The clearest expression of fidelity in love and the purpose of love are found in the first stanza:

“When your legs don’t work like they used to before
And I can’t sweep you off of your feet
Will your mouth still remember the taste of my love
Will your eyes still smile from your cheeks”

Consider the promise of love articulating the subsequent evocative language (pay close attention to the first two lines):

“And darling I will be loving you ’til we’re 70
And baby my heart could still fall as hard at 23
And I’m thinking ’bout how people fall in love in mysterious ways
Maybe just the touch of a hand
Oh me I fall in love with you every single day
And I just wanna tell you I am
So honey now
Take me into your loving arms
Kiss me under the light of a thousand stars
Place your head on my beating heart”

Next, the strength of mature love (or the love that endures and continues to grow) is stressed in the next verse:

“When my hands don’t play the strings the same way, mm
I know you will still love me the same
‘Cause honey your soul can never grow old, it’s evergreen
Baby your smile’s forever in my mind and memory”

Consequently, mature love transcends the sexual intimacy love itself could create or fosters in a relationship. According to this stanza, the memory of love in his/her mind is adequate, especially when two people in love continue to grow old together and when one of the spouses has amnesia or the Alzheimer disease. The memory of love is love in itself; Love is ENOUGH! The memory of love is the very essence of what mature love is about, and it is the thousands of future possibilities and virtuous qualities mature love creates or produces in the process of growing old together. Mature love is a committed kind of love ; it is what we might call covenantal love. It is resistant love. This kind of love is radical and revolutionary. Mature love is also deep and sure love. Mature love is sacrificial love, and it is the love that endures, creates hope and optimism, is pure, and will never die. Folks, there is nothing less and more profound than everlasting love.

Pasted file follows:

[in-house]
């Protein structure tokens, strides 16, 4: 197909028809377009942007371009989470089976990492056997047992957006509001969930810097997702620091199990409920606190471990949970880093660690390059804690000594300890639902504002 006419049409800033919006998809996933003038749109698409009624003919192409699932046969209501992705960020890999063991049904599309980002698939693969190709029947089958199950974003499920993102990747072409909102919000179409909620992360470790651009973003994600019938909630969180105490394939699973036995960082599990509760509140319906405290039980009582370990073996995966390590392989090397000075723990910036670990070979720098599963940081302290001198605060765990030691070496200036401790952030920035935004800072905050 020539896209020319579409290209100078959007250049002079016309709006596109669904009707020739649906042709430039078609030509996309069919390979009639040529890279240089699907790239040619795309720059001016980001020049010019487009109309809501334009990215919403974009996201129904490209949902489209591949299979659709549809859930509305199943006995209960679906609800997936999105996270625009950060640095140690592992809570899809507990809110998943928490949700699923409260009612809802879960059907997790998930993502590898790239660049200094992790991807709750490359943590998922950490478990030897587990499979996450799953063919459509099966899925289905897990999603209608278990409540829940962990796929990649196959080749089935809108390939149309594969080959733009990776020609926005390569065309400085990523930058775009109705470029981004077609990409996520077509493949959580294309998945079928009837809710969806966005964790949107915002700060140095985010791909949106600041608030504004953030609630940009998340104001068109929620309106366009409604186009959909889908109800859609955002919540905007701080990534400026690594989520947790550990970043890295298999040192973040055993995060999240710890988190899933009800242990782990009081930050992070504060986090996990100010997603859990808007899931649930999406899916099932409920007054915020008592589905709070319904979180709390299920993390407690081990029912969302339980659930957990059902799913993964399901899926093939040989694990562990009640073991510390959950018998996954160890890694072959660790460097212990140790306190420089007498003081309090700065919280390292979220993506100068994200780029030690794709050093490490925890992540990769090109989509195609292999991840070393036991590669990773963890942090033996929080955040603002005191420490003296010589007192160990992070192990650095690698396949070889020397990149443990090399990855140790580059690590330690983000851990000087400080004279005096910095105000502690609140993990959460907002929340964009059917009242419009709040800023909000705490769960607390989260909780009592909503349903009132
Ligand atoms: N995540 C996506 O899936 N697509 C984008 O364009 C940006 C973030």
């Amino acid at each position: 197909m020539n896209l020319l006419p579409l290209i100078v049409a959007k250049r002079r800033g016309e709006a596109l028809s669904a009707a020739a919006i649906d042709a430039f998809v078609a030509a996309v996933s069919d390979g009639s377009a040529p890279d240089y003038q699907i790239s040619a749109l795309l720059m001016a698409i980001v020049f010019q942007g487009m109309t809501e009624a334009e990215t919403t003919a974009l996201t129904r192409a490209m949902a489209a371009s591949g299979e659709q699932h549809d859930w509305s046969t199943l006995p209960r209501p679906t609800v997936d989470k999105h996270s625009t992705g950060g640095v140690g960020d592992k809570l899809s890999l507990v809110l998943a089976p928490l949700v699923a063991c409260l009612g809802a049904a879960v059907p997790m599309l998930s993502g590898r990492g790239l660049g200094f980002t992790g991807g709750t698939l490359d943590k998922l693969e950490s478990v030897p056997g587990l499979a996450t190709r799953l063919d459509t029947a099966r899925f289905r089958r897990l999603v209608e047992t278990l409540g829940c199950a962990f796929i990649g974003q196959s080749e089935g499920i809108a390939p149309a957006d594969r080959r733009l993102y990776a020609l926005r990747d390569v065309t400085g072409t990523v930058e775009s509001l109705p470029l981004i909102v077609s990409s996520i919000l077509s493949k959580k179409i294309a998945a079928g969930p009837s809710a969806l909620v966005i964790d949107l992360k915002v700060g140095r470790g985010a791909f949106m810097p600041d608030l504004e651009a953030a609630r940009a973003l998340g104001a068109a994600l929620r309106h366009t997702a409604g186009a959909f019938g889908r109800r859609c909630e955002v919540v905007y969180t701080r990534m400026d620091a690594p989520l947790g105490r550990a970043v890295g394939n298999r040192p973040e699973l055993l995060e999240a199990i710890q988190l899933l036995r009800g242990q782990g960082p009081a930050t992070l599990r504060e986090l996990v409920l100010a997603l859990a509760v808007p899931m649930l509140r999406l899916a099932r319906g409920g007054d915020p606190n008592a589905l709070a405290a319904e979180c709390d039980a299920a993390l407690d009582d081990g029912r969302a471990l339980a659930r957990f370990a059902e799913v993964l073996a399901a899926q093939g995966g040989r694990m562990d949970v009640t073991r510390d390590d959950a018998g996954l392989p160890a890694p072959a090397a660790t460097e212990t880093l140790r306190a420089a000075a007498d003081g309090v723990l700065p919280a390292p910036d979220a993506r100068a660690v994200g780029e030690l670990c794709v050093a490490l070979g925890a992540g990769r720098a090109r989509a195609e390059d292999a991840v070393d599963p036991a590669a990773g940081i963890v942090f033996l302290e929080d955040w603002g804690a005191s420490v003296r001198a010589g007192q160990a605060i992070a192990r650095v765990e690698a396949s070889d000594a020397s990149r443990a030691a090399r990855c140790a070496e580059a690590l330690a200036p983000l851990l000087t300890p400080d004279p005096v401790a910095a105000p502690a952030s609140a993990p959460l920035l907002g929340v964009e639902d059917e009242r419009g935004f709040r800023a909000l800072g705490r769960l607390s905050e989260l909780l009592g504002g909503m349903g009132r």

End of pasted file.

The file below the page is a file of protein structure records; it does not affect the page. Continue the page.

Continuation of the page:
Enjoy the full lyrics below and do listen to the song itself:

“When your legs don’t work like they used to before
And I can’t sweep you off of your feet
Will your mouth still remember the taste of my love
Will your eyes still smile from your cheeks

And darling I will be loving you ’til we’re 70
And baby my heart could still fall as hard at 23
And I’m thinking ’bout how people fall in love in mysterious ways
Maybe just the touch of a hand
Oh me I fall in love with you every single day
And I just wanna tell you I am

So honey now
Take me into your loving arms
Kiss me under the light of a thousand stars
Place your head on my beating heart
I’m thinking out loud
Maybe we found love right where we are

When my hair’s all but gone and my memory fades
And the crowds don’t remember my name
When my hands don’t play the strings the same way, mm
I know you will still love me the same

‘Cause honey your soul can never grow old, it’s evergreen
Baby your smile’s forever in my mind and memory

I’m thinking ’bout how people fall in love in mysterious ways
Maybe it’s all part of a plan
I’ll just keep on making the same mistakes
Hoping that you’ll understand

But baby now
Take me into your loving arms
Kiss me under the light of a thousand stars
Place your head on my beating heart
I’m thinking out loud
That maybe we found love right where we are, oh

So baby now
Take me into your loving arms
Kiss me under the light of a thousand stars
Oh darling, place your head on my beating heart
I’m thinking out loud
That maybe we found love right where we are

Oh baby, we found love right where we are (maybe)
And we found love right where we are”

New Book Contract Signed!

I also imagine a particular brand of Christian scholarship and theological hermeneutic that (1) take into account different sources of knowledge and human experience in the formation of Christian thinking and spirituality; (2) give serious attention to the practice of equity and diversity in the training and formation of students for the Christian vocation and Christian scholarship; (3) and give voice to a new pedagogy that acknowledges the contributions of both women and people of color (especially the Global South) in various areas of Christian academia or academic disciplines: Theological Studies, Biblical Studies, Christian Counseling, Christian Education, Christian Leadership, Christian Philosophy, Christian Apologetics, Ecclesiastical History, Christian Preaching, etc. I propose that both theological education and Christian scholarship should be used as tools of empowerment to make us better human beings and world citizens, and permanent committed followers of Jesus Christ. The common and unifying thread in those written chapters are the eventual achievement of human flourishing and the good life in this world. In brief, this is the kind of pedagogical optimism and promissory hermeneutics that I articulate in the written pages.